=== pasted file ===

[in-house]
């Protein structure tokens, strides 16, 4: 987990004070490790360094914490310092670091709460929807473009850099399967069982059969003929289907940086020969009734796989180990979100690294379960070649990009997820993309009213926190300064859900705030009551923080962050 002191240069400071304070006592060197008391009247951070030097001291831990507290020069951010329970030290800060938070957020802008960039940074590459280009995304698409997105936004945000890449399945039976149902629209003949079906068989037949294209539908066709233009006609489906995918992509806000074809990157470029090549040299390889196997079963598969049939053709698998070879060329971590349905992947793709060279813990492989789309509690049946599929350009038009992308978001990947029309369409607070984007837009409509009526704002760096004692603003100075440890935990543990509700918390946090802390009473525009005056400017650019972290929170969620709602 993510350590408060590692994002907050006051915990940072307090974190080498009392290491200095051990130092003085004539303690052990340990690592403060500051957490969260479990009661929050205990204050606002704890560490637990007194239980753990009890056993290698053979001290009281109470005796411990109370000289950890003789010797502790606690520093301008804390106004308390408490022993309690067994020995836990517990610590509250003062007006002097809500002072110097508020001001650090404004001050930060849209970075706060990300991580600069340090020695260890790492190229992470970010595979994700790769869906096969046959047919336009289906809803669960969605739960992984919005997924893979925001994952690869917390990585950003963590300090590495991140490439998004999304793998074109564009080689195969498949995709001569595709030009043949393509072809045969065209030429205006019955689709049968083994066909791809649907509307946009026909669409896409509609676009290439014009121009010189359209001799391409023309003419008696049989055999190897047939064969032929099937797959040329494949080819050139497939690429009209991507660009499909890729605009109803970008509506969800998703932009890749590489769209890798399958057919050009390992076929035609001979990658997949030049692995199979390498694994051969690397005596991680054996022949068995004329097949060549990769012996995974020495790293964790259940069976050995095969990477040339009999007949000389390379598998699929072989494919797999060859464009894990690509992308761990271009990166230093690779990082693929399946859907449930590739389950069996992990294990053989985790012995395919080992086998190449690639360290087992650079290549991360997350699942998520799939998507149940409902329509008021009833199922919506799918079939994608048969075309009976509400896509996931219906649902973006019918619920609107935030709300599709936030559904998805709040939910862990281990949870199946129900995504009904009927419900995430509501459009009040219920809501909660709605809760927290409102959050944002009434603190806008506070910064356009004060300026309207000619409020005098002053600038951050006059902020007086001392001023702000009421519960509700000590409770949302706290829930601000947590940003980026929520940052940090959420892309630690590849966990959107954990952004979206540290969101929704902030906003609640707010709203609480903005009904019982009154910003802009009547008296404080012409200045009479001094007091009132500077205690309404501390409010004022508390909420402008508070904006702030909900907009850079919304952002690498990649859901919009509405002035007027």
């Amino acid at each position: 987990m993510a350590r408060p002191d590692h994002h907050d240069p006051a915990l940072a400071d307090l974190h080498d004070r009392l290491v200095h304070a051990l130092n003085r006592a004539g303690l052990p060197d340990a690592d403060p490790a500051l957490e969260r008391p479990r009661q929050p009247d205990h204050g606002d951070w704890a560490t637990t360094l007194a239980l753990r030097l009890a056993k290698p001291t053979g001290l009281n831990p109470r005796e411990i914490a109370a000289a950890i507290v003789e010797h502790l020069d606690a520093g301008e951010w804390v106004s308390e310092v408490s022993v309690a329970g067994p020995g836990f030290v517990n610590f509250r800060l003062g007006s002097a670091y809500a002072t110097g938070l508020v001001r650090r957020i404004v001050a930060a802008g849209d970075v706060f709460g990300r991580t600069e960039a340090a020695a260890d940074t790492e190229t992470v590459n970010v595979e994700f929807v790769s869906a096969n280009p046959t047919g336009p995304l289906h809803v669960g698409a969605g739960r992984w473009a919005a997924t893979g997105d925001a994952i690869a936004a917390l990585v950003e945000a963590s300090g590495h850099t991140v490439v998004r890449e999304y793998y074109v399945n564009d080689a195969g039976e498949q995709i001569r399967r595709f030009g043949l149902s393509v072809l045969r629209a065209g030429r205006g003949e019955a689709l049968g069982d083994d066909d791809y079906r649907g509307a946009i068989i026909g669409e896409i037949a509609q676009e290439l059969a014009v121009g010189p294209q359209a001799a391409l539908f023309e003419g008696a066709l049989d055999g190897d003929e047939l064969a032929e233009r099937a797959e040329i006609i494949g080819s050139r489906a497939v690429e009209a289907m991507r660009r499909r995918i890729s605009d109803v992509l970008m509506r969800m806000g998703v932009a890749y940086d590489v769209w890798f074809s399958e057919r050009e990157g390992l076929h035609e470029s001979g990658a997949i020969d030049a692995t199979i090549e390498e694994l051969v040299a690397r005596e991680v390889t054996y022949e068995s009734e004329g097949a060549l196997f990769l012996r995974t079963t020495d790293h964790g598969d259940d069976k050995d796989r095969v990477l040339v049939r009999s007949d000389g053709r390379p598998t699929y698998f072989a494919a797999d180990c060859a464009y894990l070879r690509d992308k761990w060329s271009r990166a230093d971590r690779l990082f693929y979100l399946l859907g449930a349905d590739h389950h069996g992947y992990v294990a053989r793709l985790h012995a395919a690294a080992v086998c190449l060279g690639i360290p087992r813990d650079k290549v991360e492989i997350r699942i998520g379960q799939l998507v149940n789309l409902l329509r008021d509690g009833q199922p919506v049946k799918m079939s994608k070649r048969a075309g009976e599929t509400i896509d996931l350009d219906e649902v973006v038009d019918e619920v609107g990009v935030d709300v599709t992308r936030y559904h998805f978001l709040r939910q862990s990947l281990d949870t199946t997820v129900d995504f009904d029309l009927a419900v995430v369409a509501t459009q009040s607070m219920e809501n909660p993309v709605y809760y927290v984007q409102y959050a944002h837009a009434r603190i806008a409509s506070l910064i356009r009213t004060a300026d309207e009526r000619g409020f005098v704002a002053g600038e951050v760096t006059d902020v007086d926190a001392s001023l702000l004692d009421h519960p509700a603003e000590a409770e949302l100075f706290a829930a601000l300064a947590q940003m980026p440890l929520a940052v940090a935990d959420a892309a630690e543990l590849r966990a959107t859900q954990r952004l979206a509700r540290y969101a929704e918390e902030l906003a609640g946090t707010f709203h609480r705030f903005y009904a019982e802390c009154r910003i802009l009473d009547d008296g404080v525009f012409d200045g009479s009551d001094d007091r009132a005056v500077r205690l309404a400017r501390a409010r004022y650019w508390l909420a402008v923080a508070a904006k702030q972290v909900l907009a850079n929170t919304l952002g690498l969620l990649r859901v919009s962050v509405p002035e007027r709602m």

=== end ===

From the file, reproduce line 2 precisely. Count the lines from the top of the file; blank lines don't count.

């Protein structure tokens, strides 16, 4: 987990004070490790360094914490310092670091709460929807473009850099399967069982059969003929289907940086020969009734796989180990979100690294379960070649990009997820993309009213926190300064859900705030009551923080962050 002191240069400071304070006592060197008391009247951070030097001291831990507290020069951010329970030290800060938070957020802008960039940074590459280009995304698409997105936004945000890449399945039976149902629209003949079906068989037949294209539908066709233009006609489906995918992509806000074809990157470029090549040299390889196997079963598969049939053709698998070879060329971590349905992947793709060279813990492989789309509690049946599929350009038009992308978001990947029309369409607070984007837009409509009526704002760096004692603003100075440890935990543990509700918390946090802390009473525009005056400017650019972290929170969620709602 993510350590408060590692994002907050006051915990940072307090974190080498009392290491200095051990130092003085004539303690052990340990690592403060500051957490969260479990009661929050205990204050606002704890560490637990007194239980753990009890056993290698053979001290009281109470005796411990109370000289950890003789010797502790606690520093301008804390106004308390408490022993309690067994020995836990517990610590509250003062007006002097809500002072110097508020001001650090404004001050930060849209970075706060990300991580600069340090020695260890790492190229992470970010595979994700790769869906096969046959047919336009289906809803669960969605739960992984919005997924893979925001994952690869917390990585950003963590300090590495991140490439998004999304793998074109564009080689195969498949995709001569595709030009043949393509072809045969065209030429205006019955689709049968083994066909791809649907509307946009026909669409896409509609676009290439014009121009010189359209001799391409023309003419008696049989055999190897047939064969032929099937797959040329494949080819050139497939690429009209991507660009499909890729605009109803970008509506969800998703932009890749590489769209890798399958057919050009390992076929035609001979990658997949030049692995199979390498694994051969690397005596991680054996022949068995004329097949060549990769012996995974020495790293964790259940069976050995095969990477040339009999007949000389390379598998699929072989494919797999060859464009894990690509992308761990271009990166230093690779990082693929399946859907449930590739389950069996992990294990053989985790012995395919080992086998190449690639360290087992650079290549991360997350699942998520799939998507149940409902329509008021009833199922919506799918079939994608048969075309009976509400896509996931219906649902973006019918619920609107935030709300599709936030559904998805709040939910862990281990949870199946129900995504009904009927419900995430509501459009009040219920809501909660709605809760927290409102959050944002009434603190806008506070910064356009004060300026309207000619409020005098002053600038951050006059902020007086001392001023702000009421519960509700000590409770949302706290829930601000947590940003980026929520940052940090959420892309630690590849966990959107954990952004979206540290969101929704902030906003609640707010709203609480903005009904019982009154910003802009009547008296404080012409200045009479001094007091009132500077205690309404501390409010004022508390909420402008508070904006702030909900907009850079919304952002690498990649859901919009509405002035007027």